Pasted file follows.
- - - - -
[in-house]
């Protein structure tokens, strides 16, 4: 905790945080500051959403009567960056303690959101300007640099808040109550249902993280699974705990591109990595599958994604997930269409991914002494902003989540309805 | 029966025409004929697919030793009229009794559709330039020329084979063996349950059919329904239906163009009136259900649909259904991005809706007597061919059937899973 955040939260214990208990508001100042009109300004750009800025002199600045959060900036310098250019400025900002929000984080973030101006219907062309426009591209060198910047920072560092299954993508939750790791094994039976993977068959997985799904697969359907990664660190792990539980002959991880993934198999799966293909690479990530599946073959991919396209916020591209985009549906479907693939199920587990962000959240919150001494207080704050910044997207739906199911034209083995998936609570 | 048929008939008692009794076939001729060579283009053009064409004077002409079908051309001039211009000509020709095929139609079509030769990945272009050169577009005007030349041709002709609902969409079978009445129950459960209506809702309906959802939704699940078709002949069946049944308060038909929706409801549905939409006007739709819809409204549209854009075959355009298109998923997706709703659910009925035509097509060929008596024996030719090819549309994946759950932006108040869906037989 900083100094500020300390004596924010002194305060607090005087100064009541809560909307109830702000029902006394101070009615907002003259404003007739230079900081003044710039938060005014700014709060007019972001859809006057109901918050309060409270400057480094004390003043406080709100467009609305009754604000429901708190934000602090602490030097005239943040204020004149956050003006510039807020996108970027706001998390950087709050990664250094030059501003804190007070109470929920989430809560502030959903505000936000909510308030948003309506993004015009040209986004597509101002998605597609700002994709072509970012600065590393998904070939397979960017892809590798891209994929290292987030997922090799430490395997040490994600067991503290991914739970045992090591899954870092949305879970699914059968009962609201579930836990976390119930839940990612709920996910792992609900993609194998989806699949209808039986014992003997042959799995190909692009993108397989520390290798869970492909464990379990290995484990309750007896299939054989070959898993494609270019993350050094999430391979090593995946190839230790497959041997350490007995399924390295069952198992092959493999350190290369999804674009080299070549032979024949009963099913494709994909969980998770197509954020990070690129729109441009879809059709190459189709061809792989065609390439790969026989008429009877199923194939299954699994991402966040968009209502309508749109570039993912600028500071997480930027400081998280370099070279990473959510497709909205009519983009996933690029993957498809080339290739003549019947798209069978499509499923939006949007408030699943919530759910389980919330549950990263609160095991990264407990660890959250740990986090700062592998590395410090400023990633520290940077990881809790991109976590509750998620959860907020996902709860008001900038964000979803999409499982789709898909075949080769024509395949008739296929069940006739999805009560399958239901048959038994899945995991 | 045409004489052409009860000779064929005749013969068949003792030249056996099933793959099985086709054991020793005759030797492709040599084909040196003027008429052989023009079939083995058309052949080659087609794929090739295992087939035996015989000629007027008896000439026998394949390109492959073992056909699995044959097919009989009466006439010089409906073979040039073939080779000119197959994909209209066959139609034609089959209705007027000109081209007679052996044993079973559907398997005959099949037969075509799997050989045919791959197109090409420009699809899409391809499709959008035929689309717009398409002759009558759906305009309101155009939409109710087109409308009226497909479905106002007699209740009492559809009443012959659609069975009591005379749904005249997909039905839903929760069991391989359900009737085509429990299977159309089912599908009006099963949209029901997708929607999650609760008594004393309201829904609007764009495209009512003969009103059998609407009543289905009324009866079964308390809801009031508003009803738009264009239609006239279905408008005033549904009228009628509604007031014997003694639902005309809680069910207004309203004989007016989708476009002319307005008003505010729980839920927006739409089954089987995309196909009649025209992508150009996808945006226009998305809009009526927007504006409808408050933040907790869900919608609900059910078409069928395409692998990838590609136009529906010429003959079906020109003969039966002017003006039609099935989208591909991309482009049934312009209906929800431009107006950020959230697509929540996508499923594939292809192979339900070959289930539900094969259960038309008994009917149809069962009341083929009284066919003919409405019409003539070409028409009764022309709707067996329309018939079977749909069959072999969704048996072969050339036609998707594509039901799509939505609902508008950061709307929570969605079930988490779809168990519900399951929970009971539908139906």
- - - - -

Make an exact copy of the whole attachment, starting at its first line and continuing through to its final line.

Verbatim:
[in-house]
């Protein structure tokens, strides 16, 4: 905790945080500051959403009567960056303690959101300007640099808040109550249902993280699974705990591109990595599958994604997930269409991914002494902003989540309805 | 029966025409004929697919030793009229009794559709330039020329084979063996349950059919329904239906163009009136259900649909259904991005809706007597061919059937899973 955040939260214990208990508001100042009109300004750009800025002199600045959060900036310098250019400025900002929000984080973030101006219907062309426009591209060198910047920072560092299954993508939750790791094994039976993977068959997985799904697969359907990664660190792990539980002959991880993934198999799966293909690479990530599946073959991919396209916020591209985009549906479907693939199920587990962000959240919150001494207080704050910044997207739906199911034209083995998936609570 | 048929008939008692009794076939001729060579283009053009064409004077002409079908051309001039211009000509020709095929139609079509030769990945272009050169577009005007030349041709002709609902969409079978009445129950459960209506809702309906959802939704699940078709002949069946049944308060038909929706409801549905939409006007739709819809409204549209854009075959355009298109998923997706709703659910009925035509097509060929008596024996030719090819549309994946759950932006108040869906037989 900083100094500020300390004596924010002194305060607090005087100064009541809560909307109830702000029902006394101070009615907002003259404003007739230079900081003044710039938060005014700014709060007019972001859809006057109901918050309060409270400057480094004390003043406080709100467009609305009754604000429901708190934000602090602490030097005239943040204020004149956050003006510039807020996108970027706001998390950087709050990664250094030059501003804190007070109470929920989430809560502030959903505000936000909510308030948003309506993004015009040209986004597509101002998605597609700002994709072509970012600065590393998904070939397979960017892809590798891209994929290292987030997922090799430490395997040490994600067991503290991914739970045992090591899954870092949305879970699914059968009962609201579930836990976390119930839940990612709920996910792992609900993609194998989806699949209808039986014992003997042959799995190909692009993108397989520390290798869970492909464990379990290995484990309750007896299939054989070959898993494609270019993350050094999430391979090593995946190839230790497959041997350490007995399924390295069952198992092959493999350190290369999804674009080299070549032979024949009963099913494709994909969980998770197509954020990070690129729109441009879809059709190459189709061809792989065609390439790969026989008429009877199923194939299954699994991402966040968009209502309508749109570039993912600028500071997480930027400081998280370099070279990473959510497709909205009519983009996933690029993957498809080339290739003549019947798209069978499509499923939006949007408030699943919530759910389980919330549950990263609160095991990264407990660890959250740990986090700062592998590395410090400023990633520290940077990881809790991109976590509750998620959860907020996902709860008001900038964000979803999409499982789709898909075949080769024509395949008739296929069940006739999805009560399958239901048959038994899945995991 | 045409004489052409009860000779064929005749013969068949003792030249056996099933793959099985086709054991020793005759030797492709040599084909040196003027008429052989023009079939083995058309052949080659087609794929090739295992087939035996015989000629007027008896000439026998394949390109492959073992056909699995044959097919009989009466006439010089409906073979040039073939080779000119197959994909209209066959139609034609089959209705007027000109081209007679052996044993079973559907398997005959099949037969075509799997050989045919791959197109090409420009699809899409391809499709959008035929689309717009398409002759009558759906305009309101155009939409109710087109409308009226497909479905106002007699209740009492559809009443012959659609069975009591005379749904005249997909039905839903929760069991391989359900009737085509429990299977159309089912599908009006099963949209029901997708929607999650609760008594004393309201829904609007764009495209009512003969009103059998609407009543289905009324009866079964308390809801009031508003009803738009264009239609006239279905408008005033549904009228009628509604007031014997003694639902005309809680069910207004309203004989007016989708476009002319307005008003505010729980839920927006739409089954089987995309196909009649025209992508150009996808945006226009998305809009009526927007504006409808408050933040907790869900919608609900059910078409069928395409692998990838590609136009529906010429003959079906020109003969039966002017003006039609099935989208591909991309482009049934312009209906929800431009107006950020959230697509929540996508499923594939292809192979339900070959289930539900094969259960038309008994009917149809069962009341083929009284066919003919409405019409003539070409028409009764022309709707067996329309018939079977749909069959072999969704048996072969050339036609998707594509039901799509939505609902508008950061709307929570969605079930988490779809168990519900399951929970009971539908139906």